Attach axle to the narrower end of the chassis, by placing the shaft of the motor onto the white disc of the axle piece. Use a pointy bolt and screw it in the centre of the axle.

 Image of a bolt being screwed into a cardboard axle with a screwdriver


Yoghurt pot wheels

It’s time to get the yoghurt pots wheel-ready. Get two white discs and place them in the centre of the two yoghurt pots, and use the skewer to poke three holes through the discs. Then, screw the discs onto the pots using the small bolts and nuts, and tighten it with the screwdriver.

After you’ve done that, place the yoghurt pots on either side of the second motor and screw it onto the shaft with a pointy bolt. 

 Image of a yoghurt pot being attached to a yellow motor that acts as an axle. 

You should now have something that looks like this:

Image of a race car made from a cardboard axle and chassis, two yoghurt pots as rear wheels and two blue milk bottle lids as front wheels. 

Cut the out the car body

Get the milk bottle and draw the shape of the body onto it. As shown in the video at the beginning of this blog post (starting at 3:02). Use the scissors to cut it away.  

To make space for the driver (AKA the Smartibot circuit board), draw a square on the other side of the milk bottle big enough to hold the board and cut it out with the scissors.

 Image of a purple circuit board with a smiley face being put inside a cut milk bottle.

Attach the circuit board

To keep the circuit board in place, we are going to cut the square from the template, stick it on the cardboard and cut it out.

Drawing of a rectangular grey piece to be cut out of cardboard

With the screwdriver, poke two holes through the small circles on both sides. Place the circuit board on it and attach it with some nuts and bolts.


Wire up the motors

It’s time to wire the board up. Use the flat screwdriver to unscrew the upper two chambers on each side of the circuit board, and take the black and red wire from the chassis (the one attached to the two yoghurt pots) and push the red wire in the upper chamber on the left side of the circuit board (when it's facing you and where it says 'M1'), and the black wire in the chamber underneath it.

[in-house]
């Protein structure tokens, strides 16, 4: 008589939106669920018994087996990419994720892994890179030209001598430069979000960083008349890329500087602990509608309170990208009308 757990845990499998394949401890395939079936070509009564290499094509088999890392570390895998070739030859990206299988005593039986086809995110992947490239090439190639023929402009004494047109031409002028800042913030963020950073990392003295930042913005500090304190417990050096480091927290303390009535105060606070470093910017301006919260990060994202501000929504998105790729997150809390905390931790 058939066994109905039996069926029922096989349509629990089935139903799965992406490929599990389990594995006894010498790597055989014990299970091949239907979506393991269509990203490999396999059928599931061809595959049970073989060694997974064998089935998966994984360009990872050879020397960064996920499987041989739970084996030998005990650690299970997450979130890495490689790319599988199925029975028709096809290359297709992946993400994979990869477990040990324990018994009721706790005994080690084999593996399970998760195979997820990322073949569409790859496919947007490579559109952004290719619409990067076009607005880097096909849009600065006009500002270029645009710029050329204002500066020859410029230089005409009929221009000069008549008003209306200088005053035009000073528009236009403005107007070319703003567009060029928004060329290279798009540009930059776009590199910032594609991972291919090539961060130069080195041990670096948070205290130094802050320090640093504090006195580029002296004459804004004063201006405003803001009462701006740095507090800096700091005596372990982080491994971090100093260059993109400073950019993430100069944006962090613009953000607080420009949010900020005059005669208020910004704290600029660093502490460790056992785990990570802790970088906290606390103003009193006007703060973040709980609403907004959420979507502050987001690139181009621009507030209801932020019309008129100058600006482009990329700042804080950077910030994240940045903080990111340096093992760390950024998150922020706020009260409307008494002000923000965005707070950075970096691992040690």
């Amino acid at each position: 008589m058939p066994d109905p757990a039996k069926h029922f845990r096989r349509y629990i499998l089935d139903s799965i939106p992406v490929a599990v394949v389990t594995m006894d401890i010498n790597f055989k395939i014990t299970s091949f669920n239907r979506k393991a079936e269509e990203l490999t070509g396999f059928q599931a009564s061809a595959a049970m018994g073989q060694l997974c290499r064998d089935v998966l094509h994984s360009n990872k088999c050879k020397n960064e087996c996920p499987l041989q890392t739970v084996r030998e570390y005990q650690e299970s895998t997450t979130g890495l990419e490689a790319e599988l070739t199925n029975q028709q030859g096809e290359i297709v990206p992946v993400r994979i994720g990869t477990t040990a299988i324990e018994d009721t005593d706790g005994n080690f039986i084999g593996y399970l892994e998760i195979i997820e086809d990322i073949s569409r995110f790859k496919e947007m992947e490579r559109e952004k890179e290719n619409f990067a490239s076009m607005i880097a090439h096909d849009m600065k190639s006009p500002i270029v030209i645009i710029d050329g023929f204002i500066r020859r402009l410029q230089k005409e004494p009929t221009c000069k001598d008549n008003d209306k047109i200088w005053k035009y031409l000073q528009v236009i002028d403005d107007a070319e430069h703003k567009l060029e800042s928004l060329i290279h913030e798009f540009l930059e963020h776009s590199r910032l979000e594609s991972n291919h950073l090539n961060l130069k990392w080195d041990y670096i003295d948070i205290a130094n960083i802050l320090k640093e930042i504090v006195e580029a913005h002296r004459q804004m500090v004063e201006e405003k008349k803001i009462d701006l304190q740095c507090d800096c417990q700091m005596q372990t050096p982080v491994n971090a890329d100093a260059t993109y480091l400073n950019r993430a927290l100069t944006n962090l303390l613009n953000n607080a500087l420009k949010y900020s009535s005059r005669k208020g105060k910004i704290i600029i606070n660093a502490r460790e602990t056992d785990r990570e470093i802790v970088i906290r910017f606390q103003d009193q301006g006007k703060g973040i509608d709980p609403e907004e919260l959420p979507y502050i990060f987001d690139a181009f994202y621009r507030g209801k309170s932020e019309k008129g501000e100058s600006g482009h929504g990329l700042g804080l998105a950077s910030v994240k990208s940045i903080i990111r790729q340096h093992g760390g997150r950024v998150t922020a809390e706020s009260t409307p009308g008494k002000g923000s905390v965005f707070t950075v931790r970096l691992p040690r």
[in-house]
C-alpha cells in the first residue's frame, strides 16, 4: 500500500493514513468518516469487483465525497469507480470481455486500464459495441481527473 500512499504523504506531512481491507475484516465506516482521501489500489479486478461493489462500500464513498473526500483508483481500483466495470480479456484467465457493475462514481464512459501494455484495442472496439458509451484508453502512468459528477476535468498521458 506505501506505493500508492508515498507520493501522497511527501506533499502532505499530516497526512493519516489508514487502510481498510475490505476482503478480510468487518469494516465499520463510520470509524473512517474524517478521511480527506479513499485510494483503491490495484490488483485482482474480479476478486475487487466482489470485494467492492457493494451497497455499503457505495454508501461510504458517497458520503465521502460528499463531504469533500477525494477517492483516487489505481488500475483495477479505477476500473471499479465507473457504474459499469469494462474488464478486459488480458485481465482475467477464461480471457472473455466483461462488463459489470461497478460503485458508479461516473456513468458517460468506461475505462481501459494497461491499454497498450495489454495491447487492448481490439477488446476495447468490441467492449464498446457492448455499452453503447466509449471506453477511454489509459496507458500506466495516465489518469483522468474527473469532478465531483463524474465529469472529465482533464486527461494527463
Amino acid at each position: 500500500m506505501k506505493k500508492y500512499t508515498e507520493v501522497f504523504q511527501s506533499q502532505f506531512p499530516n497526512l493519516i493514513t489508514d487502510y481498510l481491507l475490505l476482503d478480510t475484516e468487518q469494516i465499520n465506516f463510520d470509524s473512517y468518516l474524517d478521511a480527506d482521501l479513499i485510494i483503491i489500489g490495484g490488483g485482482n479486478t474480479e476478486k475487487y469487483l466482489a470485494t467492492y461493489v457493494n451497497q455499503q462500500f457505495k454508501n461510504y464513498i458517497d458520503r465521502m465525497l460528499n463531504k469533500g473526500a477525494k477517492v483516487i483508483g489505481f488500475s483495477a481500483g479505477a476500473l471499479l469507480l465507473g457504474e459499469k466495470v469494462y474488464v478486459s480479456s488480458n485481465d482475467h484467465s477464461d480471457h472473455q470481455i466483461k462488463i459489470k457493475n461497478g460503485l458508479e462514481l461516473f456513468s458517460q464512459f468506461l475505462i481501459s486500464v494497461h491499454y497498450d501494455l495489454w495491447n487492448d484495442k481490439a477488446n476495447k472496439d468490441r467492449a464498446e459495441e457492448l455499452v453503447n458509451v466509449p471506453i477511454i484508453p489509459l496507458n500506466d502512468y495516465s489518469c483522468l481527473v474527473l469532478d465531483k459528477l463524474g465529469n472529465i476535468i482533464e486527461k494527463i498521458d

Then, take the black and red wire of the motor from the axle and do the same on the right side of the board, M2.

 Image of a purple circuit board with a smiley face connected to black and red wires, laying on a cardboard structure.


Position the car body 

Now that the wiring is done, we are going to put the body on the rest of the race car. Place the battery box inside the body and apply a layer of glue on the bottom of the body. Place the circuit board inside square you made earlier and tilt the body so that it sits right on top of the chassis. 

 Image of a milk bottle being pushed onto a cardboard structure with yoghurt pots as rear wheels and blue milk bottle lids as front wheels


The final touches

To make the car look like a real race car, we are going to attach front and rear wings and nose livery. Stick them onto the cardboard and cut them out with the scissors. 

Drawing of orange and purple front and rear wing parts and nose livery with number 4

Make the rear wing by placing the rectangular piece of cardboard upside down and glue the sides of the two purple squares onto it. When it has dried up, apply glue to the edges and place the wing onto the rear of the race car. 

 Image of the rear wing of a race car made out of a milk bottle, yoghurt pots as rear wheels and blue milk bottle lids as front wheels.

For the two front wings, apply glue onto the curved edge and place it on each side of the front.

Lastly, stick the front piece with some glue and you have finished your race car!

Design your own app control pad

Because we have positioned our motors in a different way to how we use them on the Smartibots in the kit (using one for the steering, rather than both of them to drive different wheels), we need to make a new control pad with the Smartibot app. Follow the steps at this point in the video below and start driving your race car! 

Looping video of a racing car with a milk bottle body, cardboard wings, milk bottle top and yoghurt pot wheels and a smiling circuit board in the drivers seat, driving back and forth